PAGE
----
2.1.5: 1585 - 1725 - Illustrations and decoration

Book illustrations also contributed to the glory of the Golden Age although its own flourishing period was very short. The period 1600-1635 is considered to be the 'Golden Age' of the illustrated book in the Northern Netherlands. Only in the last decades of the seventeenth century did a revival take place due, in particular, to the work of a number of inventive printmakers. Opposite these artistic high points much that was ordinary and mediocre could be found such as reprints of old plates and second-rate imitations of successful illustrations. From a cultural-historical point of view, however, such visual material is certainly not less interesting. Its scope must, after all, have been greater in many respects than the works of the well-known book illustrators.

It is difficult to say exactly how large the production was in the Northern Netherlands. For the period 1575-1700 a figure of 12,500 illustrated books has been suggested. Research of about 250 such books provided almost 2600 illustrations. There was a rapid increase during the first decades of the seventeenth century in the number of illustrated publications: pamphlets and news sheets, historical and topographical works, atlases and travelogues, scientific and military treatises. Aesthetically speaking, emblem books and songbooks take a leading position. The most beautiful have a characteristic oblong format and are provided with illustrations by the best print artists of the Netherlands. Examples are Roemer Visscher's Sinnepoppen (1614), with engravings by Claes Jansz. Visscher, and Starter's Friesche lust-hof (1621), illustrated by Jan van de Velde. Other major book illustrators were Jacques de Gheyn, Crispijn de Passe, David Vinckboons and Adriaen van de Venne.

This flourishing period can undoubtedly be partially explained by the decline of Antwerp as a major production centre after 1585 (with the exception of the work of the Moretuses and Rubens). Flemish immigranten contributed notably to the cultural growth of the North, not only in painting and engraving but also in the illustration of books. Just as important was the initiative and inventiveness of Dutch publishers. They were prepared to take risks by investing in expensive new series of illustrations (among others Willem Jansz. Blaeu and Paulus Aertsz. van Ravesteyn at Amsterdam, Jan Jansz. in Arnhem). Etching was usually the technique chosen whereby sections were elaborated using the burin. The well-to-do sometimes had their illustrations enhanced by colourists.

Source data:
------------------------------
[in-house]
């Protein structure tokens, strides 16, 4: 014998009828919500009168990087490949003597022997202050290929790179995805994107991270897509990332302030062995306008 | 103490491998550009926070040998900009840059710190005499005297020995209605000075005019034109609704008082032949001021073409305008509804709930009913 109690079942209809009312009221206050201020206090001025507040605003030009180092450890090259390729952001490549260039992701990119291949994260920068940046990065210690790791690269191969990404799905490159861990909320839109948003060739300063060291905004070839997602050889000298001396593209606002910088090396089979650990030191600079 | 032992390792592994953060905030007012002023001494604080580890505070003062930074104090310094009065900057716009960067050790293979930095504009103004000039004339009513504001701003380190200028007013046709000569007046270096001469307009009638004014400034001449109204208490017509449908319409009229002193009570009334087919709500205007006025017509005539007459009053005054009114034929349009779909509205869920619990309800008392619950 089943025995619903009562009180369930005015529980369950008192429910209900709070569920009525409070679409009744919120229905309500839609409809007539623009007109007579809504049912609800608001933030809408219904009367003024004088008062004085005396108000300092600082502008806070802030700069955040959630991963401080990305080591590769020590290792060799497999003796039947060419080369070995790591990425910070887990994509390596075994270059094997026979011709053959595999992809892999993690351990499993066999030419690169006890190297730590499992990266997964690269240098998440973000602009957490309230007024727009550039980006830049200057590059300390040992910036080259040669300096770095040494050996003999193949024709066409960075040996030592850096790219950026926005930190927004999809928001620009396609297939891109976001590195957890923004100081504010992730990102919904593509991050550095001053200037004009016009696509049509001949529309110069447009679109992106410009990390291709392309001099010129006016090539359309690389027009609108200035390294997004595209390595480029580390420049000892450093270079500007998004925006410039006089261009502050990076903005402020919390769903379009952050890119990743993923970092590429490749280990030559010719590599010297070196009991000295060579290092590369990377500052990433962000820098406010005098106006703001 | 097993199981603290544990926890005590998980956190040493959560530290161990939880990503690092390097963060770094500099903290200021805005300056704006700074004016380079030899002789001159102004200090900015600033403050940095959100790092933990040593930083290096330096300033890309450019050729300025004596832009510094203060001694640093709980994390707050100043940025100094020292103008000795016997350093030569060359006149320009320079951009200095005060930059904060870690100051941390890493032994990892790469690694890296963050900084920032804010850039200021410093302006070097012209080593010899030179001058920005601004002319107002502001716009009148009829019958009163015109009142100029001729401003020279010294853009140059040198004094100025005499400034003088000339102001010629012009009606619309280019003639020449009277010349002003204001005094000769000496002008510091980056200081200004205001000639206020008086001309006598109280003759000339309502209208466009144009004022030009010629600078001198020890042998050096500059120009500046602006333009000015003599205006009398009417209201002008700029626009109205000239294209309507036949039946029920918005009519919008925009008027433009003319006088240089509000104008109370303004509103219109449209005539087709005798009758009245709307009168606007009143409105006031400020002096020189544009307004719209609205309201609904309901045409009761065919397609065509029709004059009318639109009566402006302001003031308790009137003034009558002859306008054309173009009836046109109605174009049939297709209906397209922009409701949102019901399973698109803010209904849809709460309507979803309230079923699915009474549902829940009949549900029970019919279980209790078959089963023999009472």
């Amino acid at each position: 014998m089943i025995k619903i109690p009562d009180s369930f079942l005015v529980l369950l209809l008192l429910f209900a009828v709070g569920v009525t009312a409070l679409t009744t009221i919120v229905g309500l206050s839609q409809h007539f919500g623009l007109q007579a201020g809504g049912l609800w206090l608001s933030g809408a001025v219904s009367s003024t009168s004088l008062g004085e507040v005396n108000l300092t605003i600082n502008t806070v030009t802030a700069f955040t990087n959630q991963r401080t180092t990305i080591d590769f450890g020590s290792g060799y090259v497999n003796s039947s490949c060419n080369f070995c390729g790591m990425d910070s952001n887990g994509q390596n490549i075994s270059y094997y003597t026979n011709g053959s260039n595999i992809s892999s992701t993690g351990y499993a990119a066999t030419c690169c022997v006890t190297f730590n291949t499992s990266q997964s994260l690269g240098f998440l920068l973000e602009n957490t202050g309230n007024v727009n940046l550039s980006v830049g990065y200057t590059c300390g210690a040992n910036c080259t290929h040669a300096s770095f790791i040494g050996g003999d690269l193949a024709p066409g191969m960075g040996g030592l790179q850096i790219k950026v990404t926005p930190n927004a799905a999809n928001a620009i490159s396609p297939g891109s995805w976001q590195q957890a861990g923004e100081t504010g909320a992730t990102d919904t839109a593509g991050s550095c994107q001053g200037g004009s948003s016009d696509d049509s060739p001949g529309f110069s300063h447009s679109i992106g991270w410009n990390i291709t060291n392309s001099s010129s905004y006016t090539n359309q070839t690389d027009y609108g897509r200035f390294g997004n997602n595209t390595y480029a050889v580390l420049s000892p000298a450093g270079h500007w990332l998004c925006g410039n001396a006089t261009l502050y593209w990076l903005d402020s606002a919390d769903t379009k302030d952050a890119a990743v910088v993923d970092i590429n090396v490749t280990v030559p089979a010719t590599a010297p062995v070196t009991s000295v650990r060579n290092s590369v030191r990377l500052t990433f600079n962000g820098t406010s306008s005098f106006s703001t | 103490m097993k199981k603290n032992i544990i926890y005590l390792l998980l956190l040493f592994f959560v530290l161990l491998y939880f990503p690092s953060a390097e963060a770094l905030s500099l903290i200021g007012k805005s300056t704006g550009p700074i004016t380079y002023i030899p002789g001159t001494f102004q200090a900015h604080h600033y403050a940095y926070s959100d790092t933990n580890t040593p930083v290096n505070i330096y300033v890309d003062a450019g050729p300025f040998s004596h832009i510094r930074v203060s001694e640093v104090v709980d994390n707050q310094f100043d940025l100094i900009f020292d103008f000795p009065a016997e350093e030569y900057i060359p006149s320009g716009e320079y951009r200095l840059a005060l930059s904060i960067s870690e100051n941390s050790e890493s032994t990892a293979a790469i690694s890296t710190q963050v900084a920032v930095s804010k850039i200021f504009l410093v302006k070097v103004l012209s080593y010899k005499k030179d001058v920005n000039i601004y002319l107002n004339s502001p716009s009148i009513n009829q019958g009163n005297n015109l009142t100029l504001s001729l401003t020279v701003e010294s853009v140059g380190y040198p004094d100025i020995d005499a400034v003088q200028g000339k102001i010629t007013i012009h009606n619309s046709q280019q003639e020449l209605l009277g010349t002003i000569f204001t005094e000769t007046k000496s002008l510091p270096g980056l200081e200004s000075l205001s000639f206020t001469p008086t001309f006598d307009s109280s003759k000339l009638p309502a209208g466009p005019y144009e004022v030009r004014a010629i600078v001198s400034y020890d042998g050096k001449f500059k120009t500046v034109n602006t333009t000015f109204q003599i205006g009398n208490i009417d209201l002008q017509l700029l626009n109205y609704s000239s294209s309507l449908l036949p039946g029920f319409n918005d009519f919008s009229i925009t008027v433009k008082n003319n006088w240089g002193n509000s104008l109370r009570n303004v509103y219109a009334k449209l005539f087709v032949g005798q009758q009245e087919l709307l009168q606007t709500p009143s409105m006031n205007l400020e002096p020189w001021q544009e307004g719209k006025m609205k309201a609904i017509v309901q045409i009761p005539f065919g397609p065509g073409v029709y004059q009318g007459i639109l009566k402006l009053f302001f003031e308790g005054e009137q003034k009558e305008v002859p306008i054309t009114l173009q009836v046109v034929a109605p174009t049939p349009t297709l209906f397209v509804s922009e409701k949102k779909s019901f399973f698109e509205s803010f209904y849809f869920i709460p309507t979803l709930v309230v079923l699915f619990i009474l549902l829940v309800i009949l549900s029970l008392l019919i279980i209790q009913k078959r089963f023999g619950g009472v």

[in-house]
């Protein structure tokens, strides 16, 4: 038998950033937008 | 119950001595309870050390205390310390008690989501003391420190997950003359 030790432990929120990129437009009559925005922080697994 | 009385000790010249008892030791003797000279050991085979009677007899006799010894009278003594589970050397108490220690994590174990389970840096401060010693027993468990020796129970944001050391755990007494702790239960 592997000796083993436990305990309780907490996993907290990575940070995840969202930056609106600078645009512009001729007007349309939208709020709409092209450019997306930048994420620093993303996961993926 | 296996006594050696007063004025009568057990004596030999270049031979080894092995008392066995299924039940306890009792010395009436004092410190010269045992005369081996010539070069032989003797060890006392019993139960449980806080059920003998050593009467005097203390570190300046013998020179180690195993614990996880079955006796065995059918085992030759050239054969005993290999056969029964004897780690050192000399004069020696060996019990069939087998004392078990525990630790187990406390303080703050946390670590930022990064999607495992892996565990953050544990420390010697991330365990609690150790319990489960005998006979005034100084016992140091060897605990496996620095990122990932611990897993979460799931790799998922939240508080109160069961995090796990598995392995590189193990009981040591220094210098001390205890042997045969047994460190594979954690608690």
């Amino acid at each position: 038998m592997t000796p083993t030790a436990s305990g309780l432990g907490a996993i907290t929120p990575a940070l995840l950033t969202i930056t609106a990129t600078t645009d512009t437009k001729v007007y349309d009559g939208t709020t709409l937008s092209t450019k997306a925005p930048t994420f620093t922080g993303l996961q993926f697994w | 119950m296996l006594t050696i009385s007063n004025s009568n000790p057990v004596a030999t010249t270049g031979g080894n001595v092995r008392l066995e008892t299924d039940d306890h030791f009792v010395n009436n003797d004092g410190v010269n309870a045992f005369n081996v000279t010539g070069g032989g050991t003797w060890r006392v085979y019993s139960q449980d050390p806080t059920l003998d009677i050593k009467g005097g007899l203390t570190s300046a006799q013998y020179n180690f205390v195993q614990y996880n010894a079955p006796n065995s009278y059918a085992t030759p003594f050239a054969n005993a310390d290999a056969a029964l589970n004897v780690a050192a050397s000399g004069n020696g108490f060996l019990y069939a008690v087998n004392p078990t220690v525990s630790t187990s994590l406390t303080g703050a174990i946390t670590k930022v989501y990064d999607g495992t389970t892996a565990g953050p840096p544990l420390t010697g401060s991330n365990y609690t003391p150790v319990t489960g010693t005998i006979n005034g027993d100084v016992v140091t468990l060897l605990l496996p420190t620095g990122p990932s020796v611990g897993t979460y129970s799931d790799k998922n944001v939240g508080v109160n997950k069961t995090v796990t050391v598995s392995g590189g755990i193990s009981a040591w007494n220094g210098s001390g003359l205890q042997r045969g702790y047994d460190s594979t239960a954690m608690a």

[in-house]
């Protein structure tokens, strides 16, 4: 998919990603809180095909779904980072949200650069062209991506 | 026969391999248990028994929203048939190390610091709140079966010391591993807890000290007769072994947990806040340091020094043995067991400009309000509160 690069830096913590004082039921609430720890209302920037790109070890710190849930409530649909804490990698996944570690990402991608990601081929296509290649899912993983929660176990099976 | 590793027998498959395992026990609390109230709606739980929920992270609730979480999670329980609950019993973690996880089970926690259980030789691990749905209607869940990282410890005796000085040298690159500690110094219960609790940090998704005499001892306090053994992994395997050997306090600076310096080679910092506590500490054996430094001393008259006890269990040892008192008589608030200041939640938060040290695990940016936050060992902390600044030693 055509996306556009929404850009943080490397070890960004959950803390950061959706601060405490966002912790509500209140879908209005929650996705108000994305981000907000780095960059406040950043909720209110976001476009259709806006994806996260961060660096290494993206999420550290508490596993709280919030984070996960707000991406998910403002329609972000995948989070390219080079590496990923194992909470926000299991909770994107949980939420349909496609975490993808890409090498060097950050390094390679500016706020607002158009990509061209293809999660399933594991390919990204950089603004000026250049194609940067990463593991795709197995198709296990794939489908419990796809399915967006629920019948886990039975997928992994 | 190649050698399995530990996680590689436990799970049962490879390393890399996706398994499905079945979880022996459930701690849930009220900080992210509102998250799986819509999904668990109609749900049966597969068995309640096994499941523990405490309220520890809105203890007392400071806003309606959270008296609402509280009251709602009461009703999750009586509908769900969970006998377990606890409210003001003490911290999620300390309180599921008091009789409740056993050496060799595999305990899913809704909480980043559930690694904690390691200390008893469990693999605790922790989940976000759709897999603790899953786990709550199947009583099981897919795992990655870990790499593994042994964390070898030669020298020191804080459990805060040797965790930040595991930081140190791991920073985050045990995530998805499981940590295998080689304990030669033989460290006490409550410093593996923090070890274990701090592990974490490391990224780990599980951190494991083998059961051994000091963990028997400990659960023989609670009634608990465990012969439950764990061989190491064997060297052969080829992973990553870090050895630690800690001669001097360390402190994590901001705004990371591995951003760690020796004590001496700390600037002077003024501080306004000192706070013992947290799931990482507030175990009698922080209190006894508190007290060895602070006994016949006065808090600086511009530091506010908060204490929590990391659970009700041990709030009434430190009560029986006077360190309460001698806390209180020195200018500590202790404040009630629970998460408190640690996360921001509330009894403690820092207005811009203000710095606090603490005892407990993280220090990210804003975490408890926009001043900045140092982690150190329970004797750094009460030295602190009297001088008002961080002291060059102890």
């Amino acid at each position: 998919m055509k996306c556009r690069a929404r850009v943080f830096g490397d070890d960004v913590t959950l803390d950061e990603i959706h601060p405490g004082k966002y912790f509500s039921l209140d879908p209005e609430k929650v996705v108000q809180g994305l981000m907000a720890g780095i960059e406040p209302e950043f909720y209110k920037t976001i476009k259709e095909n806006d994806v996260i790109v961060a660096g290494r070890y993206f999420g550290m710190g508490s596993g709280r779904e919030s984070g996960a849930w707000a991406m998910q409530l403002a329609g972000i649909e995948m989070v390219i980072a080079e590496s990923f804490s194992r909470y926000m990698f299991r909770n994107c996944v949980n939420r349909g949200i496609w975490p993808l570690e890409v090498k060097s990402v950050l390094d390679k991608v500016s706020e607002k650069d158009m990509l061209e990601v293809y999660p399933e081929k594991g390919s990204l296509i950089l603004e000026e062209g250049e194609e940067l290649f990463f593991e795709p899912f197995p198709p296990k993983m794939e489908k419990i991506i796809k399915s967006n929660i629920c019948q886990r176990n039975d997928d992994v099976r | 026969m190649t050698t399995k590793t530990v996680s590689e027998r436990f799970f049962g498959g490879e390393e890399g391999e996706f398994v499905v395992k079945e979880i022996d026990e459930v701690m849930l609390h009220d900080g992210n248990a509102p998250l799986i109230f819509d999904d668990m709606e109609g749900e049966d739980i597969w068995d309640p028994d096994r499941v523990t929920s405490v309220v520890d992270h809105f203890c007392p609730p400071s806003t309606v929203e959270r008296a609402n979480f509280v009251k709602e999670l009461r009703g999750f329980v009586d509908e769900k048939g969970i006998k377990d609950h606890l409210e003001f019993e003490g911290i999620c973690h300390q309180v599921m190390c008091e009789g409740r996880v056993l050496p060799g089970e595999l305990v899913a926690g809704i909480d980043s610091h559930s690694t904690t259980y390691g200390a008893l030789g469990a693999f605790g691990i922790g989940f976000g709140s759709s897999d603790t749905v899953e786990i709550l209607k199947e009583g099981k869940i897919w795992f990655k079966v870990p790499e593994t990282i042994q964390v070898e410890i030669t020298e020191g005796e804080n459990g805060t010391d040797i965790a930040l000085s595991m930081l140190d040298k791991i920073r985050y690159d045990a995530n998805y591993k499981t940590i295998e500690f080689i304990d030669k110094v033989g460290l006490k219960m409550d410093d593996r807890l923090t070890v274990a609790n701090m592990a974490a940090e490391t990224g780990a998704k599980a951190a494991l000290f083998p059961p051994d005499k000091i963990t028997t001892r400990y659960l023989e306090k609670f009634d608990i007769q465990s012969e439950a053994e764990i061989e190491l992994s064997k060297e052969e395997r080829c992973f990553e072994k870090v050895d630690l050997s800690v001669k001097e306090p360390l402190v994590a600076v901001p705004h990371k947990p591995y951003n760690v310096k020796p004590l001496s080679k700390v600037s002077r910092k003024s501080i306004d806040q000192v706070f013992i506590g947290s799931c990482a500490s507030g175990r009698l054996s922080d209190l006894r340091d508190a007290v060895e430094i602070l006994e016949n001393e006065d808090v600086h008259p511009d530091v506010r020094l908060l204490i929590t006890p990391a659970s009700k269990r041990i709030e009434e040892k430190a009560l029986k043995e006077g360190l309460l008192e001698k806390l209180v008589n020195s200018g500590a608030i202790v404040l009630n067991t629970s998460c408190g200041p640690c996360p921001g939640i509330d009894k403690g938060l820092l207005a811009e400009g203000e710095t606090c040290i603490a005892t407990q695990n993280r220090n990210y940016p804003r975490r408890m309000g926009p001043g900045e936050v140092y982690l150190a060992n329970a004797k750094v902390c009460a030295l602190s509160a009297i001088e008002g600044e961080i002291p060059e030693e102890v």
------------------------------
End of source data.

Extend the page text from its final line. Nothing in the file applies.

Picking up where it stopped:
After 1635, publishers were often satisfied with reissues or copies of older series of illustrations. The leading printmakers were hardly ever employed. The most important publication of those days, the Statenbijbel or Dutch Authorised Version, was not provided with standard text illustrations. Print publishers such as Claes Jansz. Visscher in Amsterdam, however, quickly took advantage of the demand for biblical images. They offered separate series of prints for sale which could be bound into the bibles later. It is typical that not even they had new series designed, but used copperplates from Antwerp which were often decades old. The Catholic Bible edition by Pieter Jacobsz. Paets (1657) did not contain original illustrations either. The woodcuts it contained by the Van Sichem family were mostly based on sixteenth-century models. Only after the appearance of Romeyn de Hooghe and Jan Luyken did bible illustrations again get a creative impulse.

These two artists were also responsible for the revival of book illustrations in the last decades of the seventeenth century. De Hooghe designed about 2800 illustrations. Jan Luyken, who was just as productive, produced, together with his son Casper, almost 4500 prints of which many were book illustrations. The new flourish lasted into the first quarter of the eighteenth century with the classical academic illustrative art of, among others, Jan Goeree and the work of Bernard Picart which was also rooted in the French tradition.

The flourishing of book illustration in the Golden Age, both in qualitative and quantitative terms, was only possible because of an avid market. Illustrations must have been enormously attractive to large sections of the public. To begin with, illustrations made a book visually more attractive, starting with the title page decoration, which acquired its typical monumental, allegorical form in this period and often served as bait while the prints in the text ensured welcome variety. Secondly, the content of the illustrations was seen as an important supplement to the text. Those unable to travel could gain an impression of faraway places and strange people, of exotic plants and animals. Political and military events at home and abroad were graphically illustrated and, thanks to portraits, one could, as it were, become acquainted with great men of history, with contemporary celebrities and also with the authors of books read.

author: Peter van der Coelen

Illustrations and decoration